Best Closed-back Headphones in 2022 - Buying Guide

Best Closed-back Headphones in 2022 - Buying Guide

Whether you’re an audiophile, music professional, or simply in the market for a new set of headphones, the choice is endless. From style and design to weight and tonal balance, there are many key factors to consider when choosing the perfect pair of headphones.

The following is a list of closed-back headphones I feel are the most easy to recommend within their given price bracket. For a more general buying guide on what to look for when shopping for high end headphones, check out our Headphone Buying Guide. We also have a list of open-back recommendations that's already available for those who don't require the conveniences of a closed-back setup, and you can also find our in-ear headphone buying guide here.

What are closed-back headphones?

Closed-back headphones are completely sealed in the back, only allowing sound to emit from the section that reaches your ear. They are designed to block out external ambient noise while minimizing sound leakage from the earpieces.

Who should use closed-back headphones?

While the music won’t sound as natural as with open back headphones due to their isolating nature, closed-back headphones are ideal for those who commute on subways, trains, or other loud, public places. Most audio professionals like DJs, mixers, and recordists also prefer closed-back headphones for their noise isolation.

What are the best closed-back headphones?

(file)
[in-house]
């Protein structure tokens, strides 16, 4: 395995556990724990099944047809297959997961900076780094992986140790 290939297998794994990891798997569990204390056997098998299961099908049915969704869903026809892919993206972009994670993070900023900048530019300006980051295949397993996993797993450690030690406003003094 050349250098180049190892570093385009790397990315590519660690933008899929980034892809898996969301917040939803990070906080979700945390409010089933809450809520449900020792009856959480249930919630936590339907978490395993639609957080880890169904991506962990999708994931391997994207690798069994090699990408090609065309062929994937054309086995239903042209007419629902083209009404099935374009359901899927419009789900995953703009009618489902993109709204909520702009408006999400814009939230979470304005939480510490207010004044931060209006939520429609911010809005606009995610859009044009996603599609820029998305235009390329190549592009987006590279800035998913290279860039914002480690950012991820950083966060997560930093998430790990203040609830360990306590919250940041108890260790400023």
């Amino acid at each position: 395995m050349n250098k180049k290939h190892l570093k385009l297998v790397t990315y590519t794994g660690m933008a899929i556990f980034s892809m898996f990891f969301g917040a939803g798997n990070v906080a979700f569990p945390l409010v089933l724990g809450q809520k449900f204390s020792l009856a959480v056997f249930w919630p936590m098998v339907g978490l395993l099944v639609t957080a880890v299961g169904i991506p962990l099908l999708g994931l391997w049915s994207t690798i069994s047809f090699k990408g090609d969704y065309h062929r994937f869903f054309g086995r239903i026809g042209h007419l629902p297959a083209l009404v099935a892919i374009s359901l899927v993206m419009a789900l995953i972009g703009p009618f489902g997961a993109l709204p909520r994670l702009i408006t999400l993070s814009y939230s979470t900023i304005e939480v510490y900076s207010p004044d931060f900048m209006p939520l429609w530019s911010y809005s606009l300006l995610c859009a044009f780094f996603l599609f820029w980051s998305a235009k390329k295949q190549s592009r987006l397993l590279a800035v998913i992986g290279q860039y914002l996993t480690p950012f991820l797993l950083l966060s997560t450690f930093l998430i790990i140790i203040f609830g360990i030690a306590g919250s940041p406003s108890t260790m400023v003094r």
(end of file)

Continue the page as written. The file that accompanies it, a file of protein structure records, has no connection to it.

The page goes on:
I’ve listed out my favorite closed-back headphones at a variety of price points below. Before we get into my list, however, it should be noted that there may be other headphones that would make the list, but for one reason or another we haven't had the chance to evaluate it yet. This list is therefore subject to change (for example, I haven't had the opportunity to review the ZMF Closed-backs yet, but maybe when I do they'll get added). But as of right now, these are my picks for the best closed-back headphones in 2022.

$200 and Under

DT770 Pro (Under $150)

What we like

High Value for Money

Great Technical Performance

Great Passive Noise Attenuation

Comfortable, Durable Build

What we don’t like

Cable is Non-Dettachable

V-Shaped Sound Signature Might be Bothersome for Some

A headphone used widely in professional recording studios for monitoring, and a classic audiophile pick, there’s few other headphones that can really compete with the DT770 Pro in the sub $200 range.

It delivers a v-shaped sound signature that paired with the DT770 Pro’s technical performance makes for a listening experience that is both very exciting and nuanced. One of its most prominent features is its soundstage, which for a closed-back headphone actually feels rather spacious. In fact, this soundstage and the precise left-right directionality that the DT770 Pro provides is the reason why this headphones also happens to be a popular pick for gaming applications.

I should caution that the v-shaped tonality could be a little bright-sounding or too bassy for some listeners, but other than that, this is a very well-rounded headphone that offers tremendous value.

Check out the review:

AKG K371 (Under $150)

What we like

High Value for Low Price Point

Exceptional Tonal Balance

Solve Closed-Back Use Case Situation

What we don’t like

Pads are Small

Build doesn’t Feel Premium, or Sturdy